Hostess gets bids for snack cakes, Wonder bread from Flower Foods
NEW YORK — Hostess has found a new home for its most popular breads, including the iconic Wonder bread.
The bankrupt maker of Twinkies, Devil Dogs and other snack cakes said late Friday that it selected bids by rival bakery Flower Foods Inc. to buy six of its bread brands for $390 million.
Flower Foods, based in Thomasville, Ga., is best known for Tastykakes but also makes breads, including Nature's Own and Cobblestone Mill.
Hostess is expected to announce buyers for its famed dessert cakes in coming weeks. The company has said a wide variety of parties have expressed interest in its brands, including national supermarket chains and the makers of brand-name packaged foods.
Flower Foods was selected as the “stalking horse” bidder for the bread brands. Higher competing bids can be made. Bankruptcy court must approve the final deal.
Flower Foods made two separate bids for the Hostess breads: a $360 million bid for Wonder, Nature's Pride, Butternut, Home Pride and Merita, along with 20 bakeries and 38 depots; and a $30 million bid for Beefsteak.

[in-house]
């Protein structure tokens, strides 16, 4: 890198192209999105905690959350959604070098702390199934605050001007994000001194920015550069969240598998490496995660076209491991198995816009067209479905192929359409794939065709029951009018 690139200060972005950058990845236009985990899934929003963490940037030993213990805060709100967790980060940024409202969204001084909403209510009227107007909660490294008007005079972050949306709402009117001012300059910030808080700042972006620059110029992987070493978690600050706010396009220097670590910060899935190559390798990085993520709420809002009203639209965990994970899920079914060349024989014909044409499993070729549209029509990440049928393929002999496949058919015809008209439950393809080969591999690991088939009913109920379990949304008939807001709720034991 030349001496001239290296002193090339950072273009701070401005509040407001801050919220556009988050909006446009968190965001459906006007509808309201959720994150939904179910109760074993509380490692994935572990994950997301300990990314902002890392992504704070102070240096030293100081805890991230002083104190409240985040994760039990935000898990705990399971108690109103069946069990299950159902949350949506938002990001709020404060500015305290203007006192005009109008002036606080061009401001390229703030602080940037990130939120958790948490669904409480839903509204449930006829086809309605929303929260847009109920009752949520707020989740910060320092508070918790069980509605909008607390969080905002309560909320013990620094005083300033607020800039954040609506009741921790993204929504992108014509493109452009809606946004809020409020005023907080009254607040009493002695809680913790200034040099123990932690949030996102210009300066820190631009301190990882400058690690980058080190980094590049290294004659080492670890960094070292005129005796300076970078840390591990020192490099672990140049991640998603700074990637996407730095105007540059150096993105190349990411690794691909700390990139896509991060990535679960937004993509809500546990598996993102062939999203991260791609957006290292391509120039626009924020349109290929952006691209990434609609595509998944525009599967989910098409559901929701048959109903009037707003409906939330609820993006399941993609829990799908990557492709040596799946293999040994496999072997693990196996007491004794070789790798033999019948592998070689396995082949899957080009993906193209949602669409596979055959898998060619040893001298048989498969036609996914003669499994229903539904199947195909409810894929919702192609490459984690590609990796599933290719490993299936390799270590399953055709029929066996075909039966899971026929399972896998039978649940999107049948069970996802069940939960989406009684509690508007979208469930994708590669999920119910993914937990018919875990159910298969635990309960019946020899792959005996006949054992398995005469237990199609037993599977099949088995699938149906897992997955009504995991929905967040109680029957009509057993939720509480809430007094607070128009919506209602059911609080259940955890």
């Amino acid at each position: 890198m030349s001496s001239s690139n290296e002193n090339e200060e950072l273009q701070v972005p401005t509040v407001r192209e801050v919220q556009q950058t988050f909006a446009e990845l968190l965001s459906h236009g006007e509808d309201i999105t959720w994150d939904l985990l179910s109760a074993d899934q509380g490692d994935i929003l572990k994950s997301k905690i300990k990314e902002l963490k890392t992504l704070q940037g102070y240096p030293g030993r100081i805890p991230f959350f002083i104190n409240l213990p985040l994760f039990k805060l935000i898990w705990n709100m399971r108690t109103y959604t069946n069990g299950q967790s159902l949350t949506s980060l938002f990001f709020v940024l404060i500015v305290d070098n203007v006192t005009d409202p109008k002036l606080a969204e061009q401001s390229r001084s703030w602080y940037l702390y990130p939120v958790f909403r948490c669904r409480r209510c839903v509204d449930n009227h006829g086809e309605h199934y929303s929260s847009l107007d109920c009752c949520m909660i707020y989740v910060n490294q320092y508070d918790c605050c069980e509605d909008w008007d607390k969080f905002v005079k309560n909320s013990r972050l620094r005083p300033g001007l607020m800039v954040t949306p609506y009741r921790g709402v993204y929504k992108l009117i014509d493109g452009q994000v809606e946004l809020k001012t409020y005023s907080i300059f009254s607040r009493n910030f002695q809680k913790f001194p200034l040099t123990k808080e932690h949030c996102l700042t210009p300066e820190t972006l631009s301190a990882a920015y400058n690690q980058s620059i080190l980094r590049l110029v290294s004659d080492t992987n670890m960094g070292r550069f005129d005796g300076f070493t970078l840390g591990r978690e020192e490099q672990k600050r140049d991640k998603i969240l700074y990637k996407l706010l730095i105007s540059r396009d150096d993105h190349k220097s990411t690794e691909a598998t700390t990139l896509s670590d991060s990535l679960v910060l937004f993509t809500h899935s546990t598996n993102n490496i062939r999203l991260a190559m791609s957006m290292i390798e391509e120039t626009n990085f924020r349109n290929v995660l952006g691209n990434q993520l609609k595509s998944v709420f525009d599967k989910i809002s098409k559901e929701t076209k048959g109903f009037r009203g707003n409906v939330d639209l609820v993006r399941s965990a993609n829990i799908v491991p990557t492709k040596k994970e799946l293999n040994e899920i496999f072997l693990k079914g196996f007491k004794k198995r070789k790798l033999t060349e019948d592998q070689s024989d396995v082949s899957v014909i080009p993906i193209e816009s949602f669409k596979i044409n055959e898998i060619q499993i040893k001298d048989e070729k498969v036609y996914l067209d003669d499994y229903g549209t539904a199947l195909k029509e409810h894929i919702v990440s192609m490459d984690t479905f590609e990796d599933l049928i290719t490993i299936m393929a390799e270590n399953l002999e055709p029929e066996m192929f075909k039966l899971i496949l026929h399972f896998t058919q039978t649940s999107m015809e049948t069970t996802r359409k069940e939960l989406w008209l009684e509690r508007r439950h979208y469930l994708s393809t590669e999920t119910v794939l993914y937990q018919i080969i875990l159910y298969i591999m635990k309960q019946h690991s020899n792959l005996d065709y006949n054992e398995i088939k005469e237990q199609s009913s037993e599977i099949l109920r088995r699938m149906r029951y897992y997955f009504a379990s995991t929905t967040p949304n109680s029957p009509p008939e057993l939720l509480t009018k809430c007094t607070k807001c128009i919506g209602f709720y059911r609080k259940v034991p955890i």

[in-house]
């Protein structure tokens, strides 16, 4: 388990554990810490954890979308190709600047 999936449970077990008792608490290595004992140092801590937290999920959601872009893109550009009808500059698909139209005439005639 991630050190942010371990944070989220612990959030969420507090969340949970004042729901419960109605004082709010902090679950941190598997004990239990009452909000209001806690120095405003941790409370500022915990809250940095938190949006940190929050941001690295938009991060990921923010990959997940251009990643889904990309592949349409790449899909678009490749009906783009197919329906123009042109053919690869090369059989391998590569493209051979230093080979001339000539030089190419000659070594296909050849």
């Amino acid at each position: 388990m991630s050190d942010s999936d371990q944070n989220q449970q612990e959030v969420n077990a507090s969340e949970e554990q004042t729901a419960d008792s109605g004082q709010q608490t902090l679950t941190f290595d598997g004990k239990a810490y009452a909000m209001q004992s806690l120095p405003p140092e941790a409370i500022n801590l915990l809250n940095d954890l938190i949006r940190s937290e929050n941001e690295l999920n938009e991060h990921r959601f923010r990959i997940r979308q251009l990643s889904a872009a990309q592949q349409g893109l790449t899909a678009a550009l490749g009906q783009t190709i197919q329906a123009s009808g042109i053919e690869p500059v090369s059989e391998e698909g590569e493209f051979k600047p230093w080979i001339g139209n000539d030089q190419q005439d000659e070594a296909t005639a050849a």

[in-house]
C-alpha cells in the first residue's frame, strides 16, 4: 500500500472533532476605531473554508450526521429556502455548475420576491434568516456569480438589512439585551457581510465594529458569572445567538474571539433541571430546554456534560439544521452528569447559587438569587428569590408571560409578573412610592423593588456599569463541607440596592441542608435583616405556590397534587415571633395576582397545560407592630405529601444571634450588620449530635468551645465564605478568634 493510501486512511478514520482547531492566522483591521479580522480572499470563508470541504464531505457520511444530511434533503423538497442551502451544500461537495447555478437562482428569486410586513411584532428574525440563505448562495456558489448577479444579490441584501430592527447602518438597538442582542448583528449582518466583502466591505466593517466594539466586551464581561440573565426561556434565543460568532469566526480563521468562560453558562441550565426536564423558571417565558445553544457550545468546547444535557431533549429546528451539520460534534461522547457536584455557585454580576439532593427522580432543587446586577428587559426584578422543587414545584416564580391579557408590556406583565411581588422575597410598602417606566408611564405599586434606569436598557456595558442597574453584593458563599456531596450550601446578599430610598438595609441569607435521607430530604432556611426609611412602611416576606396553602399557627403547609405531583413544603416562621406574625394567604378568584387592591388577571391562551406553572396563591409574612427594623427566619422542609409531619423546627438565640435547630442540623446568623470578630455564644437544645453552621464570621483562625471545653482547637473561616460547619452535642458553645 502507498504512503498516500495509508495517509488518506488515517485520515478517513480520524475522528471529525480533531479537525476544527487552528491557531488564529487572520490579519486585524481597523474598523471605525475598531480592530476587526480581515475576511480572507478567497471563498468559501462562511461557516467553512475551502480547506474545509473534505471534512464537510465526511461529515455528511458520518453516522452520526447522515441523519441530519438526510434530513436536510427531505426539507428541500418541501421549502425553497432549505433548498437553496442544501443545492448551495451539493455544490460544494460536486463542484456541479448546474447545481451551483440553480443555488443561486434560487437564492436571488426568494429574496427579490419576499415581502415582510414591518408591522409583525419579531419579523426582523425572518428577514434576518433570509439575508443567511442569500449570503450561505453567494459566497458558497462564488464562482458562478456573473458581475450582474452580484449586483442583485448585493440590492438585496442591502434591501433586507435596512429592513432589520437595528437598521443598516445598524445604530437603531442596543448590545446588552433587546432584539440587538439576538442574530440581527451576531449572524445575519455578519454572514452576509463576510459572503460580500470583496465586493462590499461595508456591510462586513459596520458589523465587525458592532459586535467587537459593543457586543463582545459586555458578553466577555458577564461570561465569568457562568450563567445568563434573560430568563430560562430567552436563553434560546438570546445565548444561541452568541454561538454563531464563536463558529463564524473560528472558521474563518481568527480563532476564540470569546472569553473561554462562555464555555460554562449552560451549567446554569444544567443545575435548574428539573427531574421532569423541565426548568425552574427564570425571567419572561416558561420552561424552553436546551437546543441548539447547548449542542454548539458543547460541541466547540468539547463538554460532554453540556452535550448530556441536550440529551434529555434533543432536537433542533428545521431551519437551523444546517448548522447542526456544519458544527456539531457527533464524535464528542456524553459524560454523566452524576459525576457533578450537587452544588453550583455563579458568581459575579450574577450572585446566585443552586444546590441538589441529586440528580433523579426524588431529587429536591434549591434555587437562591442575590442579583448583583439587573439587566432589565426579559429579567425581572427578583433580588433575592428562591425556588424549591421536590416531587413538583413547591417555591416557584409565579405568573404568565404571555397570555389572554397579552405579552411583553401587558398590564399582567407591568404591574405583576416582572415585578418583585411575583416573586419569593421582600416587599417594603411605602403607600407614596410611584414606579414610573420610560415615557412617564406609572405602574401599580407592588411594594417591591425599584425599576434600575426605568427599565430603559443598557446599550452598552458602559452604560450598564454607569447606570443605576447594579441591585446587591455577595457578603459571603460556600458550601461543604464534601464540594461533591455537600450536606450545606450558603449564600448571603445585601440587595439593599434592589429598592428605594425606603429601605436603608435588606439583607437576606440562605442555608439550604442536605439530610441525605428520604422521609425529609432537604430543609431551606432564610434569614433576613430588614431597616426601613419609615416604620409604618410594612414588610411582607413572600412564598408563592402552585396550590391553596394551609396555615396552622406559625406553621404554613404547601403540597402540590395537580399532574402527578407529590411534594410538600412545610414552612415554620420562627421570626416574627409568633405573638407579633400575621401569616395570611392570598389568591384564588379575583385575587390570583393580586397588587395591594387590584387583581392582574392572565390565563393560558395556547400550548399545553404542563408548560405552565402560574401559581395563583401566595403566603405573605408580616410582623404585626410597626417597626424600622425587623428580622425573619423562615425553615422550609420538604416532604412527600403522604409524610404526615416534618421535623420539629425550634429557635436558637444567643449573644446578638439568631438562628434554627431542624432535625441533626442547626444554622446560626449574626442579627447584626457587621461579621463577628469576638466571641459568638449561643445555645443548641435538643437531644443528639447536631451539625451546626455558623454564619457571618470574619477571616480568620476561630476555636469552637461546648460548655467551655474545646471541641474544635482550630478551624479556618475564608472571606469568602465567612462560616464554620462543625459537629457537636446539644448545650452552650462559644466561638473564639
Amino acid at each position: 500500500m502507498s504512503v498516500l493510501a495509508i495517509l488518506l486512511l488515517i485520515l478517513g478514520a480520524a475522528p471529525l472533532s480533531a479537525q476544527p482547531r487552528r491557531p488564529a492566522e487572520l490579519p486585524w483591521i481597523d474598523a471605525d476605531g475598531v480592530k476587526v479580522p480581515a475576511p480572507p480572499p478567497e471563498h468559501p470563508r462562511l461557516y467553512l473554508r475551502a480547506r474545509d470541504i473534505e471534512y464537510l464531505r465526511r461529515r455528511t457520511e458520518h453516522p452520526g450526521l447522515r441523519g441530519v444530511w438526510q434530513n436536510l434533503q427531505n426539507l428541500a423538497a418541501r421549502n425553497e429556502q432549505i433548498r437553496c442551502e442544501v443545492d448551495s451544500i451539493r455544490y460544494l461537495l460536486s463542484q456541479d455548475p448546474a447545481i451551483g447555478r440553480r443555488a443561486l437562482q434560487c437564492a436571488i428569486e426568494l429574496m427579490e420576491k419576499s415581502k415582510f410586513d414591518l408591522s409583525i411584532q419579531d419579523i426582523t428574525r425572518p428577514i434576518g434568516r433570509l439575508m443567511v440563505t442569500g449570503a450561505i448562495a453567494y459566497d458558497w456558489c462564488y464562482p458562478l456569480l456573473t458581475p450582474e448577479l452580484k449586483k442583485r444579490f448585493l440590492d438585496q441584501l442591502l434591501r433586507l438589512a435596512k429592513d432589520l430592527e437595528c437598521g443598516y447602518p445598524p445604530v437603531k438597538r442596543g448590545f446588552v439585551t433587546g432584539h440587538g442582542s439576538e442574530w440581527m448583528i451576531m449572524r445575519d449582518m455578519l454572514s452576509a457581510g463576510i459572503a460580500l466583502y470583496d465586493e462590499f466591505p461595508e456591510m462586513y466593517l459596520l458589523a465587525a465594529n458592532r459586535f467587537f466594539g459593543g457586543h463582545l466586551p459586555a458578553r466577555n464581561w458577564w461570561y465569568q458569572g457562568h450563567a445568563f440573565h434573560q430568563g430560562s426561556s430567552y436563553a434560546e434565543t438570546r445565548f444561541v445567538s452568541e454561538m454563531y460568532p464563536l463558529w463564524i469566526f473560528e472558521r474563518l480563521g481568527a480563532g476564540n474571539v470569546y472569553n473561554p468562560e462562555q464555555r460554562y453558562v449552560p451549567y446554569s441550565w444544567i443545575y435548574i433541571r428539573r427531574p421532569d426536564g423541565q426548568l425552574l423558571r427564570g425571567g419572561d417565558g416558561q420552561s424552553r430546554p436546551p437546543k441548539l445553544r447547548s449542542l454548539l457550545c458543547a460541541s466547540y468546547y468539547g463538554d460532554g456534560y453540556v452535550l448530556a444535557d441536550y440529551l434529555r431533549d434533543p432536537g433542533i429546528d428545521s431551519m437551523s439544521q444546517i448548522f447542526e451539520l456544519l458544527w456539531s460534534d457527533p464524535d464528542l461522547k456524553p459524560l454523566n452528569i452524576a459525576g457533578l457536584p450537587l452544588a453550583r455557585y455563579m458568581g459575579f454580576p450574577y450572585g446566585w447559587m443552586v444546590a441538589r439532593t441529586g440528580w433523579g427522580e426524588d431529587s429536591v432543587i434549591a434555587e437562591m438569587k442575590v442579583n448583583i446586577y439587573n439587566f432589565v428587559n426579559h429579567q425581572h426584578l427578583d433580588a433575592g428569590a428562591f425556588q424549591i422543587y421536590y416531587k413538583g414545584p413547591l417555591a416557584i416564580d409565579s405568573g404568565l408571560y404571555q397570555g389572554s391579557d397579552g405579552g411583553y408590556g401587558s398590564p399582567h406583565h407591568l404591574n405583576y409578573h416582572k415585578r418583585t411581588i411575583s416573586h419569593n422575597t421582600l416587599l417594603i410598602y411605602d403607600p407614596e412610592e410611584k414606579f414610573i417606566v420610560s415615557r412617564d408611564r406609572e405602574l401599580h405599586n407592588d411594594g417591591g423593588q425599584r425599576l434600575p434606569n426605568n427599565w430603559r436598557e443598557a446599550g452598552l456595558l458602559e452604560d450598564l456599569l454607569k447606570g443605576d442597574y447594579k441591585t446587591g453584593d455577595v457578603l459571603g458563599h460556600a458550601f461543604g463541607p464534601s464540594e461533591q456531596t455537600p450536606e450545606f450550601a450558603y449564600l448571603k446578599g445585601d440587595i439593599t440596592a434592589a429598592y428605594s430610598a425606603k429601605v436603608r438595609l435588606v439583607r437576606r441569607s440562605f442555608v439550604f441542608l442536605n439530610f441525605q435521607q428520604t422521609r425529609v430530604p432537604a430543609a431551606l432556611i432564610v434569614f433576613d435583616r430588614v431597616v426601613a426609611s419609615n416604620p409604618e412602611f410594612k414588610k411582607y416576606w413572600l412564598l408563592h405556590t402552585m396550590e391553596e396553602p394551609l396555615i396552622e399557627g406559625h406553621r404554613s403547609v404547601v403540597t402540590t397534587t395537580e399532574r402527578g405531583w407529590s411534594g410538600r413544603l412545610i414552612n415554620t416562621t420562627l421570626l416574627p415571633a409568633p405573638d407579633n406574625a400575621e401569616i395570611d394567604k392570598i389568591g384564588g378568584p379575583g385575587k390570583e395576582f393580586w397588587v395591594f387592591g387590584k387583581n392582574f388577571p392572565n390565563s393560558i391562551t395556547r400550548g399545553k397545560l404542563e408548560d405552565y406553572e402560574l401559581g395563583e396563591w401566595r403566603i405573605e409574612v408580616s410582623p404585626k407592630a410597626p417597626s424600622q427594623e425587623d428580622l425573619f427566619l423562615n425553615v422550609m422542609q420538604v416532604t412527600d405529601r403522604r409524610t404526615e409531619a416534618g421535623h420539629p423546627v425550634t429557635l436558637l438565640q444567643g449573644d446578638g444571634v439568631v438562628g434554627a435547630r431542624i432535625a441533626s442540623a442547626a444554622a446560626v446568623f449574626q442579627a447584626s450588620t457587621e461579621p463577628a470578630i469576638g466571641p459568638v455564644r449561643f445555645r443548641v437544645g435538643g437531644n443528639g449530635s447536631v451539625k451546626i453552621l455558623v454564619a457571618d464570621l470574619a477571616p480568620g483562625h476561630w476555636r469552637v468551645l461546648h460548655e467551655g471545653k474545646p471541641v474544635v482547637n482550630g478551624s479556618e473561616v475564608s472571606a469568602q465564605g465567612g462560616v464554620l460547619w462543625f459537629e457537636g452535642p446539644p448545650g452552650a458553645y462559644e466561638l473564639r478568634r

Taken together, Hostess said those breads generated just under $1 billion in sales last year, with Wonder bread accounting for about half of that.
Flower Foods, which generates about $3 billion in annual sales, said it expects the deals to be accretive to its earning this year. It plans to finance the deal through a mix of cash and debt.
Hostess Brands Inc., based in Irving, Texas, announced in November that it was shutting down its business and selling its breads and snack cakes.
The company's demise occurred after years of management turmoil and turnover, with workers saying the company failed to invest in its brands. Hostess filed for its second Chapter 11 bankruptcy in less than a decade this January, citing costs associated with its unionized workforce. The company had about 18,500 employees when it announced that it was shutting down after it was unable to reach a deal on a new contract with striking workers.
Hostess CEO Gregory Rayburn, hired last year to help orchestrate a turnaround, said in a statement that negotiations are continuing with parties for its snack cakes and remaining bread bands.
The company has stressed in bankruptcy court that it must move quickly in the sales of the breads and snacks to capitalize on the outpouring of nostalgia prompted by its shuttering.
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